Richard Tuttle: What Is the Object? at the Bard Center Gallery (18 W. 86th St.) is an exhibition of the artist’s explorations of the meaning of objects through material he has collected over the past five decades. Per the curatorial description, “In this exhibition, Tuttle’s objects are displayed with index cards that document his encounters with them, exhibition furniture that he made on which the objects and cards rest, and ribbons of text that he wrote, which hang from the gallery’s walls.” A catalog designed by Belgian designer Luc Derycke (edited by Peter N. Miller, with poems by Tuttle and text by Renee Gladman) is itself an object that moves the work out of the gallery space and into a tactile and portable experience.
I recently asked Derycke, known for his art world books for Tuttle and others, to reflect on this volume.
How did you come to design the Richard Tuttle catalog?
Richard and I had been working on a number of books before and he chose me to be his companion for this one. Working on his Stories I-XX book we also had a prolonged and intense correspondence, which because of COVID had a Decamerone vibe—we were both isolated and had this queer time on our hands and enjoyed sharing stories.
Had you been an admirer of his work prior to this?
I admire a lot of art, and his work is admirable in many ways. When we first met at the Drawing Center in New York to work on Drawing Paper 51: Richard Tuttle Manifesto, I had not singled out his work for specific admiration but that changed quickly. I am in awe of the incredible level of intensity and focus he brings to a creative process. I remember being exhausted and exhilarated by these first meetings.
It is one of the few recent catalogs that intrigued me as much as the work itself. Was there an attempt to complement Tuttle or make your own interpretation?
It has a story of sorts. Often, at the start of a design process, Richard will show a paper object, or some constellation of paper objects. For this book it was a folder with sheets sticking out, like gathered in a hurry and not arranged properly. This object one can consider as a formula with which to solve an equation, or a “logic,” or a key—whatever. This object challenged (1) shape and (2) the relation of a cover to its contents. This was the start of a process—in which Peter Miller, dean of the Bard Institute, participated—to bring the challenges to a model that could be printed in 2,000 copies. The result is my interpretation, sure, but technicalities and budget were very determining.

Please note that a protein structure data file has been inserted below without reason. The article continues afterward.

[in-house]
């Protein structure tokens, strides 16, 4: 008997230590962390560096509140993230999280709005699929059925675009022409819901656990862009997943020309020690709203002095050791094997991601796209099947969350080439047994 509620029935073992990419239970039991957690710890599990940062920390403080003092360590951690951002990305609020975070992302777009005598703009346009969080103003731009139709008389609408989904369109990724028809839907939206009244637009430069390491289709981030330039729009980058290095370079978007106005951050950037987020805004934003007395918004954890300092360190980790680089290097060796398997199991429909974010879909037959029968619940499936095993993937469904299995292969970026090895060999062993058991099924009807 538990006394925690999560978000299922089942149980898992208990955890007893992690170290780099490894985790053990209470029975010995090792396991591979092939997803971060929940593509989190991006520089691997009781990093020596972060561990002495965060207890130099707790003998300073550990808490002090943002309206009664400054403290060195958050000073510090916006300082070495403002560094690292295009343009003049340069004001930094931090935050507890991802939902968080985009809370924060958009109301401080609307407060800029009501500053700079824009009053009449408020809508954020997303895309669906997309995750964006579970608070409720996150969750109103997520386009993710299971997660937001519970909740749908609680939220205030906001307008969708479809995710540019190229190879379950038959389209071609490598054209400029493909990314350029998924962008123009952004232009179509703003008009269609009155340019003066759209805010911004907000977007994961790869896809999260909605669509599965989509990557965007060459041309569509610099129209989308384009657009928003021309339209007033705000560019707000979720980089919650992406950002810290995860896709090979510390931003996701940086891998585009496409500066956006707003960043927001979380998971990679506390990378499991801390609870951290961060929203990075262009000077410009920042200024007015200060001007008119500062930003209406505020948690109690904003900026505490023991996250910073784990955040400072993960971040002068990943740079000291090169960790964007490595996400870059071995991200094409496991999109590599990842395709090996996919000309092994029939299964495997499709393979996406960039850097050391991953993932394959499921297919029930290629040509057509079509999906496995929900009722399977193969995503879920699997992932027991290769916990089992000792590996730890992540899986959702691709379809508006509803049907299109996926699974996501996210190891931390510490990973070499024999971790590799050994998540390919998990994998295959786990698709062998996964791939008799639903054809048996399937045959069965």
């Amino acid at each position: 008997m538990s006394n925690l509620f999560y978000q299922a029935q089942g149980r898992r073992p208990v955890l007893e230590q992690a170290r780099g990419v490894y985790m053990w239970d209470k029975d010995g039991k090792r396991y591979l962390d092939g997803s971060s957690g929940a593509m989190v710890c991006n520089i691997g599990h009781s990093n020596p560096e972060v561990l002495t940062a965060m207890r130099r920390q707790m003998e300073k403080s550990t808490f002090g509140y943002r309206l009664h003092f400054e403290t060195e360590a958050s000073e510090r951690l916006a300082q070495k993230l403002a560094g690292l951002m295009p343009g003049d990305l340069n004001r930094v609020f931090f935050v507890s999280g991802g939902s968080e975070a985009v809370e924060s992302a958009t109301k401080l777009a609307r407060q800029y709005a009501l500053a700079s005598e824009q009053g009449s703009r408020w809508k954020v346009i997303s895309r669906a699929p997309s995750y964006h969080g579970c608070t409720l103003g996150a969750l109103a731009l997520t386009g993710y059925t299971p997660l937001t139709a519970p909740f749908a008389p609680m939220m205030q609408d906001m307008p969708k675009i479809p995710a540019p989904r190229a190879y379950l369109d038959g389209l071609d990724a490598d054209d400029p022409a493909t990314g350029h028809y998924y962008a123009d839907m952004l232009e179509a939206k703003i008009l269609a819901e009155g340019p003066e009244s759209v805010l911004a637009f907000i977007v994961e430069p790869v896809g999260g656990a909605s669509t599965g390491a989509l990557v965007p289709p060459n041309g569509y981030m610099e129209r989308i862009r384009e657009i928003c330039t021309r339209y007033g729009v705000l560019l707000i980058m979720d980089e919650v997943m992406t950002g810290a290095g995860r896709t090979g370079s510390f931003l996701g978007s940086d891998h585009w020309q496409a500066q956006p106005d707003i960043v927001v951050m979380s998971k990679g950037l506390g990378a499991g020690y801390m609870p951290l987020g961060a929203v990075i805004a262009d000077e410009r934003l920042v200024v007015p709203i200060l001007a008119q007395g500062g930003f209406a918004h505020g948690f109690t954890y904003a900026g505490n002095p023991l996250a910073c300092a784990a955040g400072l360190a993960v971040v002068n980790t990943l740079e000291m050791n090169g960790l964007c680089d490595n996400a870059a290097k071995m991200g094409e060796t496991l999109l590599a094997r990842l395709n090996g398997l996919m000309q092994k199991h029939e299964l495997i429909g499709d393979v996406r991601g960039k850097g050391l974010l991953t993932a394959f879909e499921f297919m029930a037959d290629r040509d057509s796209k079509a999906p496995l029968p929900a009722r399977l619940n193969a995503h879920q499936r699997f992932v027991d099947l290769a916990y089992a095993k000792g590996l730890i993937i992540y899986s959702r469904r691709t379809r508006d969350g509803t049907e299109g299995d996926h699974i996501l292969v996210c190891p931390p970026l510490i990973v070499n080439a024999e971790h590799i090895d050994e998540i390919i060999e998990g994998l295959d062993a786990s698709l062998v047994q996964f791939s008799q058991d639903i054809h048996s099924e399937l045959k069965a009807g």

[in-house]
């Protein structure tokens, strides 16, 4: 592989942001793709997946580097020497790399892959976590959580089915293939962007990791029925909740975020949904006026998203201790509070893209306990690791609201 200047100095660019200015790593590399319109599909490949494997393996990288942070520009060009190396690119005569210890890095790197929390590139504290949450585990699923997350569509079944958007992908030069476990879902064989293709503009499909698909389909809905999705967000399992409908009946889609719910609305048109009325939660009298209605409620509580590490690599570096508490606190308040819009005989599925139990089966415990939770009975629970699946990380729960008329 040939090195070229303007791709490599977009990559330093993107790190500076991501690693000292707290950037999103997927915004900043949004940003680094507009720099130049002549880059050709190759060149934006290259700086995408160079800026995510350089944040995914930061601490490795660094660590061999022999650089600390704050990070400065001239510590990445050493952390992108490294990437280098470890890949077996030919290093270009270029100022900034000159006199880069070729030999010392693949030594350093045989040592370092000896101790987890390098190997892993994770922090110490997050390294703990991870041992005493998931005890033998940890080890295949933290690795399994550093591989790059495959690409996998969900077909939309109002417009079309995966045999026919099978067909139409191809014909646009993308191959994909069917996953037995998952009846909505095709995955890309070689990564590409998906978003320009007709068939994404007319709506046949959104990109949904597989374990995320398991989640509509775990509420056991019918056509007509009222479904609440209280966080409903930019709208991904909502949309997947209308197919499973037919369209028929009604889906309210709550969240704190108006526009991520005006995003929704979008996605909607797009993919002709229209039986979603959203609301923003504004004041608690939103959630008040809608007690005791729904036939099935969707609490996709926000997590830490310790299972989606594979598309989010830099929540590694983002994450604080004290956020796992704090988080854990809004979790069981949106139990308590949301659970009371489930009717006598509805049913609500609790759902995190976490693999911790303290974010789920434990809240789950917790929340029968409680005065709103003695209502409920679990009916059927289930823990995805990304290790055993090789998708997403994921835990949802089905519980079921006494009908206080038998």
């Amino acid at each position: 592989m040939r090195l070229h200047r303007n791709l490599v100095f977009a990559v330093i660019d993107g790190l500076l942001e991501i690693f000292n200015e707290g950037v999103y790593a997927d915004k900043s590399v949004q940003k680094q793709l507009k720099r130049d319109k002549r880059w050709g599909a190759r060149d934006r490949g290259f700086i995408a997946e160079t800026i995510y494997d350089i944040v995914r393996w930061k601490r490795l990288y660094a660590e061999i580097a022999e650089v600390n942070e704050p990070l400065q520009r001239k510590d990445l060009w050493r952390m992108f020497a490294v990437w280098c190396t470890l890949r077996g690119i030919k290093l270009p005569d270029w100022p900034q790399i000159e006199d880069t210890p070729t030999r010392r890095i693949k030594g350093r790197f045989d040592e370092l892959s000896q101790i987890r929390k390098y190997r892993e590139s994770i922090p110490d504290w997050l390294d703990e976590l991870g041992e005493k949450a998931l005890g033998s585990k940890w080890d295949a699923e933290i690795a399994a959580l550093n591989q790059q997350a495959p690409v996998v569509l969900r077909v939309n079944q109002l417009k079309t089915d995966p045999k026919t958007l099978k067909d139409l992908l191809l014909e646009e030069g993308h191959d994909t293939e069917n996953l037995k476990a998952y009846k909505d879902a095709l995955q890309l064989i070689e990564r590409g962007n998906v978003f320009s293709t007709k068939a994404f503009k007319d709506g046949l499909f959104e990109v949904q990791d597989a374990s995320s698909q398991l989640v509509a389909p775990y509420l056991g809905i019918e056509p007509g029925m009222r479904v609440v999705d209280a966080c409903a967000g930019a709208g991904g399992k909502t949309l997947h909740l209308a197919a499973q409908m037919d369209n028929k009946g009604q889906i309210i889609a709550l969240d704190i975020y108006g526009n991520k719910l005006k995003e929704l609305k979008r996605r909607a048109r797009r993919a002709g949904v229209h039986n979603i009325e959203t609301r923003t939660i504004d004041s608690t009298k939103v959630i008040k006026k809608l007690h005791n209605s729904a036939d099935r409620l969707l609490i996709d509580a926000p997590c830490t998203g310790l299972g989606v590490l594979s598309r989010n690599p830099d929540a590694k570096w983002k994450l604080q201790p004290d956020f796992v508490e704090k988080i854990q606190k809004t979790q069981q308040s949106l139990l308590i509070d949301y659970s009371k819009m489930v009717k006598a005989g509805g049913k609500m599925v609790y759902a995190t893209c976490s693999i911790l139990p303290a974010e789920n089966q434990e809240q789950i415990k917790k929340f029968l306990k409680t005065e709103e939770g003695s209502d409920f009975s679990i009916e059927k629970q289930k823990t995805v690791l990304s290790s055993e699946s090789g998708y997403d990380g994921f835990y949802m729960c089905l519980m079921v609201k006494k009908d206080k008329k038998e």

The size and shape of the book is distinct and unique. Were there any issues that limited what you were able to accomplish?
On the contrary. We know books to have four sides. Adding one, making it a pentagon, opens a myriad of possibilities.
You’ve designed many art catalogs. Do you have a “philosophy” of what such a book should be, and what purpose it should perform?
I do. The philosophy is clear to me but hard to explain in ways other than a design process. An art catalog is—to quote Robert Smithson—a “logical picture,” a Non-Site, the transposition of a list of objects, which would be a Site. What is the Site? What is the logic? What does the list want? The purpose a catalogue should perform is the discovery of the complexity of both validity and ownership of art and art discourse.
Where does this work fit into your critical mass of work? In other words, are you pleased with its innovations?
Definitely. A lot of innovation was in the context, thanks to the Bard Institute and Richard Tuttle. Glad I could respond in kind.
Can you tell me what it felt like the first time you saw a finished copy?
To be honest: sad, which took me a few weeks to overcome. A journey can be so much better than its destiny. But then one forgets, and starts to accept the object. In the end, the object always wins.